“Teacher, I have brought to you my son possessed by a mute spirit.” Here we have a boy that only a father and mother could love. Since childhood he would fall to the ground, roll around, grind his teeth, foam at the mouth and become rigid. He was, at best, an embarrassment to his family. But to those looking from the outside, he was less than human. He was, in the whispers of many, an animal.
We have a tendency, a very strong tendency, to de-humanize the mentally, physically and spiritually ill. I repeat, we have a tendency to de-humanize those who are ugly, disgusting and filthy. Let me say it another way: We have a strong urge to reduce to the level of sub-humans those who hurt themselves and hurt us. We call them nasty names like predators and savages. We must. Otherwise, we may begin to actually think of them as humans, humans with a title like father, mother, brother or sister, son or daughter. I have begun to see the growing trend. But it is an historical reality. It is a far too common occurrence to de-humanize your enemy; to call them by all sorts of names, but never human; and to categorize them into one big group, but never place them under the human family. This is very important to understand. This is how all massacres and all witch-hunts begin. In Rwanda, the Hutus referred to Tutsis as cockroaches. They were not human beings. The Hutus would say to one another, ‘Don’t worry; you’re not killing humans like you. You are killing some vermin that belongs under your shoe. You’re killing cockroaches.” And so the hunt begins and the game is captured and slaughtered.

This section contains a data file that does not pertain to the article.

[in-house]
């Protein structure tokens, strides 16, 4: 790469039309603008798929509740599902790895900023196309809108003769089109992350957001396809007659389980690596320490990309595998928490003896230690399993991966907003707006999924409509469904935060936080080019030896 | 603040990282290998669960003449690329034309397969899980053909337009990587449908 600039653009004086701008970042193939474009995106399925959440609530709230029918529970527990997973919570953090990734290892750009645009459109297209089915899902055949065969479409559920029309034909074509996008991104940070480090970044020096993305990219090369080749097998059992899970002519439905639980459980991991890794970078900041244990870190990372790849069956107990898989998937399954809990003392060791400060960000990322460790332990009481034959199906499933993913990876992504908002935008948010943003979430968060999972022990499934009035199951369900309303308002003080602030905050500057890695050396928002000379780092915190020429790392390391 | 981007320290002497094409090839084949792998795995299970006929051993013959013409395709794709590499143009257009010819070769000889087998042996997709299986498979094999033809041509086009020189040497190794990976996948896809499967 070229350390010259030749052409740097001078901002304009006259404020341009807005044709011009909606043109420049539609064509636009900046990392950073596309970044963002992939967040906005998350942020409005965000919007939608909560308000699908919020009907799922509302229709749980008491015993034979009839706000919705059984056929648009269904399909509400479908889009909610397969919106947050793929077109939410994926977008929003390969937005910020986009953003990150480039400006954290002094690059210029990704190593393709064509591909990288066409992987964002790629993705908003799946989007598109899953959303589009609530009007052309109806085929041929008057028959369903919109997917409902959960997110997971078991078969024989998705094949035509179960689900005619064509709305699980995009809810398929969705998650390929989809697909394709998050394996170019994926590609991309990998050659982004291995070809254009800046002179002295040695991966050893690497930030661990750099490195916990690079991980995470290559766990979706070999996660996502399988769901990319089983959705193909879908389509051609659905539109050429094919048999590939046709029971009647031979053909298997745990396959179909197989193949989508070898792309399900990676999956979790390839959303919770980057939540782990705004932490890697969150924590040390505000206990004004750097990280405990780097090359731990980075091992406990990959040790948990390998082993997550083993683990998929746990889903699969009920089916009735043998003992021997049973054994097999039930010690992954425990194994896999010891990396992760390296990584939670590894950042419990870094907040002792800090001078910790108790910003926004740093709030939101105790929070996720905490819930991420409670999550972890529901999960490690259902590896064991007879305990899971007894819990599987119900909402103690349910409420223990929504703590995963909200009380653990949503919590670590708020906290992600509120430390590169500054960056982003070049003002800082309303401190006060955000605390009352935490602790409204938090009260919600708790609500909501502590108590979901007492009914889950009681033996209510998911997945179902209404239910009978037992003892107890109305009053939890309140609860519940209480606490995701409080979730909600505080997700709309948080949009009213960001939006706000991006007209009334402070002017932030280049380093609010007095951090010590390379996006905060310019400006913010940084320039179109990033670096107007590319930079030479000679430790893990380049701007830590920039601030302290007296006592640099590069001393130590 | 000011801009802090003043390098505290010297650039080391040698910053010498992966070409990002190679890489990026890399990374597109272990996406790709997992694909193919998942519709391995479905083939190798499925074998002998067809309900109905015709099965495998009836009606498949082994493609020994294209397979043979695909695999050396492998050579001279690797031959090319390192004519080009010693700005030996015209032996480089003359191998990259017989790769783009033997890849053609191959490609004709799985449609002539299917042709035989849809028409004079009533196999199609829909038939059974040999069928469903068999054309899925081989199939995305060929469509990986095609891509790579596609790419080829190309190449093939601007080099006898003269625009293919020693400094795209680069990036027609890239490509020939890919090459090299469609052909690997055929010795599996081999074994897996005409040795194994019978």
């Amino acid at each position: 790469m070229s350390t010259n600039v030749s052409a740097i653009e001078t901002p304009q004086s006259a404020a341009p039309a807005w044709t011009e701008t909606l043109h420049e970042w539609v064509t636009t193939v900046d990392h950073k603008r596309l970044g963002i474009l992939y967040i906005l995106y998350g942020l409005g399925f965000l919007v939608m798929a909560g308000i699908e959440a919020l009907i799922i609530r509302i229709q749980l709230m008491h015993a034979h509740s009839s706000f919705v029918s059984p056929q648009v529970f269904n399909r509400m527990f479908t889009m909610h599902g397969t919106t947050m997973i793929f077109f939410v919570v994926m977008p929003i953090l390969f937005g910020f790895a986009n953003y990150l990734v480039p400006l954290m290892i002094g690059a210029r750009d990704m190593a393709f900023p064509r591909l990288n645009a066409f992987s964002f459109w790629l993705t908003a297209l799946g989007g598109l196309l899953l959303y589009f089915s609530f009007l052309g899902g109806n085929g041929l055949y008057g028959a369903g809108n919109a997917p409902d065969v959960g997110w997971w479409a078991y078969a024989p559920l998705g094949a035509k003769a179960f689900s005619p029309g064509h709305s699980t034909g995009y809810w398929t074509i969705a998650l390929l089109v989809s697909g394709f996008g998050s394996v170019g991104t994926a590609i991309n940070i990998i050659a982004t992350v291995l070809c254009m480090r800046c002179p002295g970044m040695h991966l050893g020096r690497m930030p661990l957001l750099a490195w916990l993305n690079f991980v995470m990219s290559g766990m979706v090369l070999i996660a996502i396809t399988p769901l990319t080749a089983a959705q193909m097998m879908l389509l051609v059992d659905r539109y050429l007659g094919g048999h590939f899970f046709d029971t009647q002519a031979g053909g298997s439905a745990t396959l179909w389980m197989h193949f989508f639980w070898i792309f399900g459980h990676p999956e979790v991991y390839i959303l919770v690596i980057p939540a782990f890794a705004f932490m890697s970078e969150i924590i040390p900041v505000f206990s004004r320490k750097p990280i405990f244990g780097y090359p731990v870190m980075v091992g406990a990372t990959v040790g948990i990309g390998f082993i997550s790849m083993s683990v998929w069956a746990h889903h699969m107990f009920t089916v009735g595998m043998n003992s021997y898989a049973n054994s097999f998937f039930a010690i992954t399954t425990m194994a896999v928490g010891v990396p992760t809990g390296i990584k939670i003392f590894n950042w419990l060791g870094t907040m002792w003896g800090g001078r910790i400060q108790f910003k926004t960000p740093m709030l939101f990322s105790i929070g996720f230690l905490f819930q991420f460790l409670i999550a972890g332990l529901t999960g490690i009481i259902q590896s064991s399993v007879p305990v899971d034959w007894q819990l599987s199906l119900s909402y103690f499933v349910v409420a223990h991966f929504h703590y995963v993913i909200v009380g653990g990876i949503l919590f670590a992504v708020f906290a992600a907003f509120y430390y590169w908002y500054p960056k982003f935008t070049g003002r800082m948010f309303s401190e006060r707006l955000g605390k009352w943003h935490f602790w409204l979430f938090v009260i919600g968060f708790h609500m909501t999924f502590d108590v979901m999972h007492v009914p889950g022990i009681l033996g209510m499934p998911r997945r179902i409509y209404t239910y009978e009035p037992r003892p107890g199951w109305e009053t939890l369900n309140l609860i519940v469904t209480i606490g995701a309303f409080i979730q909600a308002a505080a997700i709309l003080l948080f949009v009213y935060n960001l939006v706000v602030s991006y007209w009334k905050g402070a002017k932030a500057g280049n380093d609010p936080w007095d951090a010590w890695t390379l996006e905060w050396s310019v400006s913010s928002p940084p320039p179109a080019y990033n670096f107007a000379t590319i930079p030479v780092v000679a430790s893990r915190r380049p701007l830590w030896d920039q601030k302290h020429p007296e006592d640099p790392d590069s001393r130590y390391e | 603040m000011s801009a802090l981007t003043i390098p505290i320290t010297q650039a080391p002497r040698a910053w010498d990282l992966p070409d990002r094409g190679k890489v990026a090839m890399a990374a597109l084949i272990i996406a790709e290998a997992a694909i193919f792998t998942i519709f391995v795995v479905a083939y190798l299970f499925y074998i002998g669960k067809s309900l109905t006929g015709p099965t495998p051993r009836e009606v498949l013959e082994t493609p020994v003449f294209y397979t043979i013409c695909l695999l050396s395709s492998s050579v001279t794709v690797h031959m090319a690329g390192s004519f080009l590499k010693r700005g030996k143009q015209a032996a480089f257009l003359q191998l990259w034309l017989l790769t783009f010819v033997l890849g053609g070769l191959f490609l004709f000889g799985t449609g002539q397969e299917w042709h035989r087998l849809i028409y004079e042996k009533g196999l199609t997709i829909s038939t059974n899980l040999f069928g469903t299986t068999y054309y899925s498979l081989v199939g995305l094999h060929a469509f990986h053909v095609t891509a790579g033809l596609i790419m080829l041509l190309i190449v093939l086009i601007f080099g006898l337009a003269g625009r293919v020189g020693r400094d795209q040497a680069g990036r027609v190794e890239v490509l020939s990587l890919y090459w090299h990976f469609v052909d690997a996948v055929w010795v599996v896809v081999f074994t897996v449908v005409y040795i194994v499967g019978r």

Many so-called outreach organizations continue to do the same thing. In helping their victims, they tend to de-humanize their opposition, label their so-called opponents as belligerent, hostile, arrogant and deceitful, while at the same time super-humanize the victim who can do no wrong. All organizations must have an opposition, their very existence requires one. But when the opposition becomes sub-human then the dignity of all humans is at risk.
I noticed this also in not too few religious movies. In the Italian movie, John XXIII, the producers, in order to elevate the holiness of the Holy Father, would often criminalize the antagonists; reducing them to sheer conspirators or deceptive manipulators. Those who sincerely disagreed with the Holy Father’s ideas of reform were reduced to ashes and blown away by the wins of the victors.
The Lord teaches us what it truly means to be a Shepherd: to see the humanity of all his sheep. We are all sinners foaming at the mouth. Our sins make us rigid and angry. This young man would grind his teeth because he could not stand losing his dignity, his honor. He would often ask himself, “Why me?” He hated to shame himself in front of others. The curse was upon him, his household and his family name. It is upon all of us. No wonder he would try to throw himself into fire or water in order to end his life. This type of sin requires compassion and love. This is what the father, who suffers with his son, asks for: “If you can do anything, have compassion on us and help us.” The Lord does. He took him by the hand and raised him up. He gave to him a human face.
“Lord, give us the grace to speak and to act as people who will be judged by the law of freedom. For the judgment is merciless to one who has not shown mercy; mercy triumphs over judgment.” (James 2:12-13).